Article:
On the evaluation forms, mentors are asked to give a suggested grade for their student for that term. At Gordon-Conwell, the grades of A or B are acceptable. It is rare when a C is given, and that is only when the mentor (or professor) has a serious concern regarding the performance or character of a given student. The grade of A is the most common grade – and often, the most appropriate one – given to a Mentored Ministry student who has been faithful and diligent. If a mentor does have serious concerns about a student, they are encouraged to first speak with the student. You may call the Mentored Ministry office for assistance in determining how to best deal with the situation (978-646-4119).
Number of Students
Mentors are not allowed to supervise more than two students at a time, unless special circumstances such as denominational concerns or unusual time availability on the part of the mentor would warrant it. Small group mentoring is a possibility for mentors/churches with multiple MM students. Variations should be discussed with the MM office.
Titles for Students
Various titles are given to students in their field settings. A title which accurately reflects the internship nature and training emphasis of the Seminary’s program is appropriate. Common titles for students are “pastoral intern,” “student minister,” or “student chaplain.” Other titles may be appropriate, which are more descriptive of their ministry role (e.g. youth leader, small group coordinator, etc.). Choosing a functioning title for your Mentored Ministry student could be helpful since the work they do with you will likely go at the top of their resume after graduation.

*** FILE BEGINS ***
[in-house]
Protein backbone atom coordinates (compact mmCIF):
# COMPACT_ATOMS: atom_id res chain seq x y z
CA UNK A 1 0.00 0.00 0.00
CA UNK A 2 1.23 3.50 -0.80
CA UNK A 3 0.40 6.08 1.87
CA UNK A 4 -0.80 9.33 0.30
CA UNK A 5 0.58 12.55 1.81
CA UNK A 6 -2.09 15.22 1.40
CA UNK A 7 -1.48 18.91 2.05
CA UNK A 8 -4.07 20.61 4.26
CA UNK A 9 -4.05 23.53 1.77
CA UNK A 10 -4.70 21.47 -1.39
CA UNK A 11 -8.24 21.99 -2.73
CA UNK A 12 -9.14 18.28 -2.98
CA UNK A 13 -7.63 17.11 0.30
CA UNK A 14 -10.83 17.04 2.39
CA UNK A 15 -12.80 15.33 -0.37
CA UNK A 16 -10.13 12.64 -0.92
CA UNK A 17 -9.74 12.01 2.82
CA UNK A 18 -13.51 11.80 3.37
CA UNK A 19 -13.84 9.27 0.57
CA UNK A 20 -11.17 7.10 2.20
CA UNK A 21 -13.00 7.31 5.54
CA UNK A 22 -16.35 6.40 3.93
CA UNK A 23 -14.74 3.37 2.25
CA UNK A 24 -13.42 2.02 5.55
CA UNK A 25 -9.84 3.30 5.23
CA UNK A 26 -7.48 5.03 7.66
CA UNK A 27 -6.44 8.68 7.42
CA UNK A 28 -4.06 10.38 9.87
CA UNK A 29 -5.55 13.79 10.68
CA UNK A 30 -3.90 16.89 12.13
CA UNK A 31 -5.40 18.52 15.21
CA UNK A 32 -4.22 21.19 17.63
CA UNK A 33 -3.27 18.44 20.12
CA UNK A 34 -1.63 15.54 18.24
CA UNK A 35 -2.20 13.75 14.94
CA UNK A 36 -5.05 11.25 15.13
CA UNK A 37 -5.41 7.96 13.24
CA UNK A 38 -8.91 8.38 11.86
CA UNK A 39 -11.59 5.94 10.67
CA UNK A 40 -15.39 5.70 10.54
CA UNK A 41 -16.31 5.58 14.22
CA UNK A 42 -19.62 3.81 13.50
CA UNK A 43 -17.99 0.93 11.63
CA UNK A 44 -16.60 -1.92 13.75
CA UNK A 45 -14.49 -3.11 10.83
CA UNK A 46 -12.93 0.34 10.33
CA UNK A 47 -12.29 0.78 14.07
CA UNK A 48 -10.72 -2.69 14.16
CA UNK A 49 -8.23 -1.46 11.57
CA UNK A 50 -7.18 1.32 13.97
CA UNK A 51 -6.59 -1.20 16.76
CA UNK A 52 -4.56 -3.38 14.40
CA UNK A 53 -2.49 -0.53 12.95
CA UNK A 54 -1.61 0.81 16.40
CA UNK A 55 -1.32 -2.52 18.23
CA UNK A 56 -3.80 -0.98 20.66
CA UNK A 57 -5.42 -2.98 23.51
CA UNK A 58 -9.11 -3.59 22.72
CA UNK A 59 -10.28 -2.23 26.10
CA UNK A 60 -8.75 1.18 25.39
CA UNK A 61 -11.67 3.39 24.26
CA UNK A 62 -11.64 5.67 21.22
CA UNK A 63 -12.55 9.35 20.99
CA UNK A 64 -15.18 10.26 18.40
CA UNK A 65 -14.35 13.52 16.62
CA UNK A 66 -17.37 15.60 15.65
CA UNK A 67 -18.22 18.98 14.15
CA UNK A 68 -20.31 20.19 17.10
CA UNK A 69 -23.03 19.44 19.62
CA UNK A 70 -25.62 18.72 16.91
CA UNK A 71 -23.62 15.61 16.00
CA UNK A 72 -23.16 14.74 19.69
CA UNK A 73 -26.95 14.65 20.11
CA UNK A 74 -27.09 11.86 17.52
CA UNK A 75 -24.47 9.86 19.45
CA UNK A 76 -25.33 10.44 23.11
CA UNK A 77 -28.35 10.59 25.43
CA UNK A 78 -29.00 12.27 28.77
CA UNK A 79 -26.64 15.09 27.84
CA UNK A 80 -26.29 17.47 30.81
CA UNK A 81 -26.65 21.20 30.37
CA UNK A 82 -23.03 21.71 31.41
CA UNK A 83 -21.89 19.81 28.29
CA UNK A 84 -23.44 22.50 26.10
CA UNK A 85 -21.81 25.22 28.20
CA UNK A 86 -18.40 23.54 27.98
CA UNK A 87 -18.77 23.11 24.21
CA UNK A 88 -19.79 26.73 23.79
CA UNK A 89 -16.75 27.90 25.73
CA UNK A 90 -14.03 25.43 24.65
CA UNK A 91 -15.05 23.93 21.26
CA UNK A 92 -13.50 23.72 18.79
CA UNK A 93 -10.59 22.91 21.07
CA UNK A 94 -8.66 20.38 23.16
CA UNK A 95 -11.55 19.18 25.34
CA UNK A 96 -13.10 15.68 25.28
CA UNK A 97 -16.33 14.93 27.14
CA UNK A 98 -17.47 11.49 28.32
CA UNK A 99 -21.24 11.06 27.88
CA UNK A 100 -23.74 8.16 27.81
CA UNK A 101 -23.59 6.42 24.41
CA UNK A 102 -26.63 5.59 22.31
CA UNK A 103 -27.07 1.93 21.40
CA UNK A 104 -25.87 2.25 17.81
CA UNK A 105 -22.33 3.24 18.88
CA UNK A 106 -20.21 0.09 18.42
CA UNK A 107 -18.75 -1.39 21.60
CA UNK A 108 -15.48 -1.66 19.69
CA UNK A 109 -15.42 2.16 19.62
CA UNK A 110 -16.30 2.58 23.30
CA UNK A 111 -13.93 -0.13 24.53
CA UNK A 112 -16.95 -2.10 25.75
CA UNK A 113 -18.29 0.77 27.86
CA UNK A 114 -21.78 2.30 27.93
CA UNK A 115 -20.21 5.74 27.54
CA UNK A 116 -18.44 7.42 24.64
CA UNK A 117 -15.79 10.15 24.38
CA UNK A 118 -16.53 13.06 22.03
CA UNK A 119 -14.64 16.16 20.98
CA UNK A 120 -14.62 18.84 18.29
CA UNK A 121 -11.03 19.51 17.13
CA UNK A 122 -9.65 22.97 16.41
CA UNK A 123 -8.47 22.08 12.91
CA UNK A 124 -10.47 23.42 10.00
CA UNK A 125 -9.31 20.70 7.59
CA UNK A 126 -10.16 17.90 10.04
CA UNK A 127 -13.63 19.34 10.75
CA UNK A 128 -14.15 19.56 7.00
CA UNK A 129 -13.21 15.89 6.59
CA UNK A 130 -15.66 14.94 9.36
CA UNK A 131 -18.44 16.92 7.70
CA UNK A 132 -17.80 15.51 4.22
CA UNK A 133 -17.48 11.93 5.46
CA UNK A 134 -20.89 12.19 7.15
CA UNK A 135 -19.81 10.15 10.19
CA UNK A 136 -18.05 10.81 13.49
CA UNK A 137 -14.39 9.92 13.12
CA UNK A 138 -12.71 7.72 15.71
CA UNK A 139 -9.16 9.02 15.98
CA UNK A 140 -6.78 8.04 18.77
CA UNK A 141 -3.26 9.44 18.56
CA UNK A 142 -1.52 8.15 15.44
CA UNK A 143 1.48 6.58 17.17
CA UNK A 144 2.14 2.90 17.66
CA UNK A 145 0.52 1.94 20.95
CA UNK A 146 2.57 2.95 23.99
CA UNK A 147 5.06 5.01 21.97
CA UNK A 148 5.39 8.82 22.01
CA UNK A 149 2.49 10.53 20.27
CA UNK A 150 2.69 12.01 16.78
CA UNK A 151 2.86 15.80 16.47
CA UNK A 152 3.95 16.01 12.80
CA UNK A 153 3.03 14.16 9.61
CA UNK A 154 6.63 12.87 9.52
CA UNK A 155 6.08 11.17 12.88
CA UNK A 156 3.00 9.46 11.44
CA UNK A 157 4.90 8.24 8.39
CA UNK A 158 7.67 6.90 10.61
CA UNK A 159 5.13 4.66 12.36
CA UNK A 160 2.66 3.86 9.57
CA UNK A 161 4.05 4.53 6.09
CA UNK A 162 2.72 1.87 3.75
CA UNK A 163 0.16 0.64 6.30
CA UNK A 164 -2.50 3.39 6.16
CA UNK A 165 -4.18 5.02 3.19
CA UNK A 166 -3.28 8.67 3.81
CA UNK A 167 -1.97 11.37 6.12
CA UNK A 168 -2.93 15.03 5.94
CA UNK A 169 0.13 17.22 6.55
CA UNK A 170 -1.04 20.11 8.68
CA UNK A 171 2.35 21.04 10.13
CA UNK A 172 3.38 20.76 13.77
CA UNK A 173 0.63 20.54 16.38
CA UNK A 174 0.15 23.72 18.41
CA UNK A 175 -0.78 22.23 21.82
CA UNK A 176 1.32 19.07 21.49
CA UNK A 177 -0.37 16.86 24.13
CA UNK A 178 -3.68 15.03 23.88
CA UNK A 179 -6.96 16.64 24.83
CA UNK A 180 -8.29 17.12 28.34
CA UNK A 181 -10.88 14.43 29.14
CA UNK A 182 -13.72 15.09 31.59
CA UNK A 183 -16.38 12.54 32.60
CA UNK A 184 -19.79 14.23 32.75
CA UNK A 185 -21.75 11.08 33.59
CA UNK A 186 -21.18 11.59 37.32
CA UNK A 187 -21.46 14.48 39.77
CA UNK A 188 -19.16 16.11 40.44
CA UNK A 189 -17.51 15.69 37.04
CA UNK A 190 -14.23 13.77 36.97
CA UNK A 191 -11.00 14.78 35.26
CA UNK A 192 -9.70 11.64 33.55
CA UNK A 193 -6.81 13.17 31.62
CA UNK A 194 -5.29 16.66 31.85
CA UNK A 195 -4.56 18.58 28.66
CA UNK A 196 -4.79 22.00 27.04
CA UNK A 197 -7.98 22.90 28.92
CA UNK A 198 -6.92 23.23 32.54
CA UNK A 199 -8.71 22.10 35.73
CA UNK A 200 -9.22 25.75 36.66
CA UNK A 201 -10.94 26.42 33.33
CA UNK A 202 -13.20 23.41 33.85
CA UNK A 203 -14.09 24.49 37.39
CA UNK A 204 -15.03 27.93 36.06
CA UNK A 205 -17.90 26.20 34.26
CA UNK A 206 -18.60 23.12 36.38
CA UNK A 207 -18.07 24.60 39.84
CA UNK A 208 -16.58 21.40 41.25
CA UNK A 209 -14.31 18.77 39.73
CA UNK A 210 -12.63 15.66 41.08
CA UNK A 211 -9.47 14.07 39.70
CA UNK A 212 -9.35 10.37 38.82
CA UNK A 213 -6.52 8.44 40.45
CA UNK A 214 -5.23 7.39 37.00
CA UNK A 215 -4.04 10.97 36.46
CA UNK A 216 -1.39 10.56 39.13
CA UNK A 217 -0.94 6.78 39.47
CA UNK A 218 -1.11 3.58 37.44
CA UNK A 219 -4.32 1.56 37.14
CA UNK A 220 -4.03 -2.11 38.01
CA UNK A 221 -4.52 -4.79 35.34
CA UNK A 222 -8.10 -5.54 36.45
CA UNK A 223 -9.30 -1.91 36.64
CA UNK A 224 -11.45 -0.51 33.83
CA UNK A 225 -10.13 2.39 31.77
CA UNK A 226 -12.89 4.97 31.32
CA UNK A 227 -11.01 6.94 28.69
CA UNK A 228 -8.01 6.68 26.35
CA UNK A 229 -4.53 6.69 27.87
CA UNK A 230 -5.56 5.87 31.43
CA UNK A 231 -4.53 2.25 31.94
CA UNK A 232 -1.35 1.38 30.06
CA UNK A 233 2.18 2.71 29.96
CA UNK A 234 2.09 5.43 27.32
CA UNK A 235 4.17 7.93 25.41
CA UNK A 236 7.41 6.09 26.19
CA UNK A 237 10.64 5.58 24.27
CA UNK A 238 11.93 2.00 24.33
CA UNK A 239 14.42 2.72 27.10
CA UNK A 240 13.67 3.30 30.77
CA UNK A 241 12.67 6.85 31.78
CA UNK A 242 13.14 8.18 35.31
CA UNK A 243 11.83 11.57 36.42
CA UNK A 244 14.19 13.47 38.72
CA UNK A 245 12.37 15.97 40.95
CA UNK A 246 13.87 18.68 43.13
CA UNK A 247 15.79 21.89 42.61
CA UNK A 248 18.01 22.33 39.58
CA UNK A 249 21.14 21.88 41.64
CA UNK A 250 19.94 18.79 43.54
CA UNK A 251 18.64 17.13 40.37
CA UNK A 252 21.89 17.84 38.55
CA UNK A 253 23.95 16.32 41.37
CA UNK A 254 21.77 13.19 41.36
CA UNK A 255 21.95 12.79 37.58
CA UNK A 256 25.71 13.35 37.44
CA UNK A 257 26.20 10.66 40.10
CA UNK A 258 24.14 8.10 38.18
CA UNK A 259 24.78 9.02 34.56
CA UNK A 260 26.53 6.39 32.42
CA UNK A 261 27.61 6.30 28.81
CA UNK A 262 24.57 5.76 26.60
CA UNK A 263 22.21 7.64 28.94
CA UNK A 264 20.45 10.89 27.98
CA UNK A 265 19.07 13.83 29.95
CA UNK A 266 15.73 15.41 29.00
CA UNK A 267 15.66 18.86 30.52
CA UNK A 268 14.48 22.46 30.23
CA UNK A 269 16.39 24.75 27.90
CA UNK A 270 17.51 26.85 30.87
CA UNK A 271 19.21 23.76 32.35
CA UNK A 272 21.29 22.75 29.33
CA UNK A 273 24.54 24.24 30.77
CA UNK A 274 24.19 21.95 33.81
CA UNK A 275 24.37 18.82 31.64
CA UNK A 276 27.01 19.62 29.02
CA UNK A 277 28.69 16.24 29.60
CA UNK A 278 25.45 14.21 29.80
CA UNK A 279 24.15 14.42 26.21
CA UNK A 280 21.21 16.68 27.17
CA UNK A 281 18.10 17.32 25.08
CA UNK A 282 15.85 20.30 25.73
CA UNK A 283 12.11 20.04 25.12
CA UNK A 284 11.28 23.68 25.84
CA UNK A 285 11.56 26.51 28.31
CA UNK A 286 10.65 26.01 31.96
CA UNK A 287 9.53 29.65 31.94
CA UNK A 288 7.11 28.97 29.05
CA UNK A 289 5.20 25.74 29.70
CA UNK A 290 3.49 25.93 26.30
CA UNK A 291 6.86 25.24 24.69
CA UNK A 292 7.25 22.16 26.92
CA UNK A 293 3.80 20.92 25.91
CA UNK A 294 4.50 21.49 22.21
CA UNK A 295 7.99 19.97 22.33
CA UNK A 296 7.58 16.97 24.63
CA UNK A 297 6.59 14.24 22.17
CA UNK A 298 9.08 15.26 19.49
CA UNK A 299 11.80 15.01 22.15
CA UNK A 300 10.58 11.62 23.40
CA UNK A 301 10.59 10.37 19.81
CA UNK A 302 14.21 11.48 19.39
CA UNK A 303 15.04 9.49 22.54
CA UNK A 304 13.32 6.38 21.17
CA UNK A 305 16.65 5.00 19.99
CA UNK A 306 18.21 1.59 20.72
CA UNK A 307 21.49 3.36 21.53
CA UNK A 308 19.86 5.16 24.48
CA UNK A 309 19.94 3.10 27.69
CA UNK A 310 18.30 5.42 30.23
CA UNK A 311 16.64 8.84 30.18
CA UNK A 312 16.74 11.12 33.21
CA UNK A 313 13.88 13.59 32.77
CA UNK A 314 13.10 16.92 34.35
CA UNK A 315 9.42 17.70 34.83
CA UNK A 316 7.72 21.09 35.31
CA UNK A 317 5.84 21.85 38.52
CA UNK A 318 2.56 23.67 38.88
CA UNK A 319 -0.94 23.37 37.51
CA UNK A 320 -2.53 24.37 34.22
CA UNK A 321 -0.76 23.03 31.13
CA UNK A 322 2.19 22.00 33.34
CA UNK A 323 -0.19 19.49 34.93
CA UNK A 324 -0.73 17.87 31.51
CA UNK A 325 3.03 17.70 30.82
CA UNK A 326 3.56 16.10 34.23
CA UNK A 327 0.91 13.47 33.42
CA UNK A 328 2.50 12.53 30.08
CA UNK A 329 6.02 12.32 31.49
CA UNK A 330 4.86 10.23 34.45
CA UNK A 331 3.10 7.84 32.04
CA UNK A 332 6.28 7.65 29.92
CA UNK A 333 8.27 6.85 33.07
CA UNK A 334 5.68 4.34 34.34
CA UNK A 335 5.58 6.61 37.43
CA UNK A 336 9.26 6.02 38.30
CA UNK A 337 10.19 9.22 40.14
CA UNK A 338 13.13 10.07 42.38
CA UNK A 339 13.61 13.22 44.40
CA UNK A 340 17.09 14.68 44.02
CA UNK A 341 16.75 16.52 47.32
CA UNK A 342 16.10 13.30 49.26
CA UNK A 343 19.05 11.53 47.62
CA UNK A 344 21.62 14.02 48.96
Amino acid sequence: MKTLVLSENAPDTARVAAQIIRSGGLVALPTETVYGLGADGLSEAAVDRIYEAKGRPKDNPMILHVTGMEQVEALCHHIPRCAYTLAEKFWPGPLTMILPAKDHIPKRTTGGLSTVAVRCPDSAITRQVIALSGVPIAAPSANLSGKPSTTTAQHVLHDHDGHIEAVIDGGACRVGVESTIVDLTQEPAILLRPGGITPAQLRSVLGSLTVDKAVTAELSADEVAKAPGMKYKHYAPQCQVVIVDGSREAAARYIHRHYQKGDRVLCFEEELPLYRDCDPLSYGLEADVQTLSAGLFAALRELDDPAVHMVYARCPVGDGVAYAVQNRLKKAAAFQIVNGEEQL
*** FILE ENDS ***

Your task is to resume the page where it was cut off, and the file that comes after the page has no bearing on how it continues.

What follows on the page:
The Mentored Ministry Department understands that not all churches or ministries are in the position to pay students for their work with them, and thus does not require financial remuneration to be given. However, since students pay for the Mentored Ministry course – and for all courses, projects which offer remuneration is a valuable help to students in covering these expenses. Individual needs on the part of both the student and the project must be kept in mind in negotiating possible financial arrangements. If the church or ministry is able to pay a student in any fashion, the specific remuneration plan should be determined at the beginning of the placement, and should be noted in the Learning Covenant.
For those who are in the position to offer remuneration, the following guidelines are recommended:
Acceptable Kinds of Ministries
A significant range of ministry experiences are acceptable to the Mentored Ministry Department – from the student’s home church to nearby congregations, para-church ministries, full summer ministry and Gordon-Conwell Theological Seminary’s overseas missions program. Many kinds of ministry roles are acceptable, except ones that are primarily administrative or worship leading positions. Remember that each unit must be at least 12 weeks long at a minimum of 10 hours per week.
It is recommended that the mentor and the student put preparation of assignments into their schedule of meeting plans for the semester.